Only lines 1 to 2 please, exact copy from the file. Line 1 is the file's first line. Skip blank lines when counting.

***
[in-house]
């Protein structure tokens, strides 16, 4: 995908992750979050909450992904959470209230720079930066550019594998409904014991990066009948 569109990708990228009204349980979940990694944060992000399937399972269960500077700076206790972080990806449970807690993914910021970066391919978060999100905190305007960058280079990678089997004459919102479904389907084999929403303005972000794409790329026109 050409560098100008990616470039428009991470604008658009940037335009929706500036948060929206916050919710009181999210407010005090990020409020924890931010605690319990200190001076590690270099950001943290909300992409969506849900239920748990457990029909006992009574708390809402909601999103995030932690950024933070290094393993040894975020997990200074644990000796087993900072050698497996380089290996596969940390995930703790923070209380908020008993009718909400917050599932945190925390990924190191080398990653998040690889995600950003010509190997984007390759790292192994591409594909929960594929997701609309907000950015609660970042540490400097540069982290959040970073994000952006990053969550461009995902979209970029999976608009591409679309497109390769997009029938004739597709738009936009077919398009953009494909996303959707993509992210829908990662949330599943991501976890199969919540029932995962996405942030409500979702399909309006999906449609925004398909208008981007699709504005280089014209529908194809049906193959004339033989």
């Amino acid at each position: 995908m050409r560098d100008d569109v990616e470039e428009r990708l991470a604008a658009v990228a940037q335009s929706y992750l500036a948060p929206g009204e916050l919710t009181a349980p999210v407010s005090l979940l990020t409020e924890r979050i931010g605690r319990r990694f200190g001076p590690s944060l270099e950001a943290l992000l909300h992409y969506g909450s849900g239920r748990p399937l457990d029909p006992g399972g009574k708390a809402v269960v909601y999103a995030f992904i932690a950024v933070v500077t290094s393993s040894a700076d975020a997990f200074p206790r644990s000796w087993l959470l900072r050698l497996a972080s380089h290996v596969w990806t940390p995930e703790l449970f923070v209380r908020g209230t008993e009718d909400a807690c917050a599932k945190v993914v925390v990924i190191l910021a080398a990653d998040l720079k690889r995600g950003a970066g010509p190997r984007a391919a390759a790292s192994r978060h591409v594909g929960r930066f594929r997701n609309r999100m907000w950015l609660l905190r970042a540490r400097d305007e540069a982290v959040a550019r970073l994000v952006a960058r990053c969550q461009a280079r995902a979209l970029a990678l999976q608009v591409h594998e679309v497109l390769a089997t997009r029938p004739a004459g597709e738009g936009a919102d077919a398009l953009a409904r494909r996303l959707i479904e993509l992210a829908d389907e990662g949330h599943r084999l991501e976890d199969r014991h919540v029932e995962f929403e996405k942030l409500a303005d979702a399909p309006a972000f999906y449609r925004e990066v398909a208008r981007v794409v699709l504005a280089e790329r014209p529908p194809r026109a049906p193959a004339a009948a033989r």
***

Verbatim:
[in-house]
């Protein structure tokens, strides 16, 4: 995908992750979050909450992904959470209230720079930066550019594998409904014991990066009948 569109990708990228009204349980979940990694944060992000399937399972269960500077700076206790972080990806449970807690993914910021970066391919978060999100905190305007960058280079990678089997004459919102479904389907084999929403303005972000794409790329026109 050409560098100008990616470039428009991470604008658009940037335009929706500036948060929206916050919710009181999210407010005090990020409020924890931010605690319990200190001076590690270099950001943290909300992409969506849900239920748990457990029909006992009574708390809402909601999103995030932690950024933070290094393993040894975020997990200074644990000796087993900072050698497996380089290996596969940390995930703790923070209380908020008993009718909400917050599932945190925390990924190191080398990653998040690889995600950003010509190997984007390759790292192994591409594909929960594929997701609309907000950015609660970042540490400097540069982290959040970073994000952006990053969550461009995902979209970029999976608009591409679309497109390769997009029938004739597709738009936009077919398009953009494909996303959707993509992210829908990662949330599943991501976890199969919540029932995962996405942030409500979702399909309006999906449609925004398909208008981007699709504005280089014209529908194809049906193959004339033989």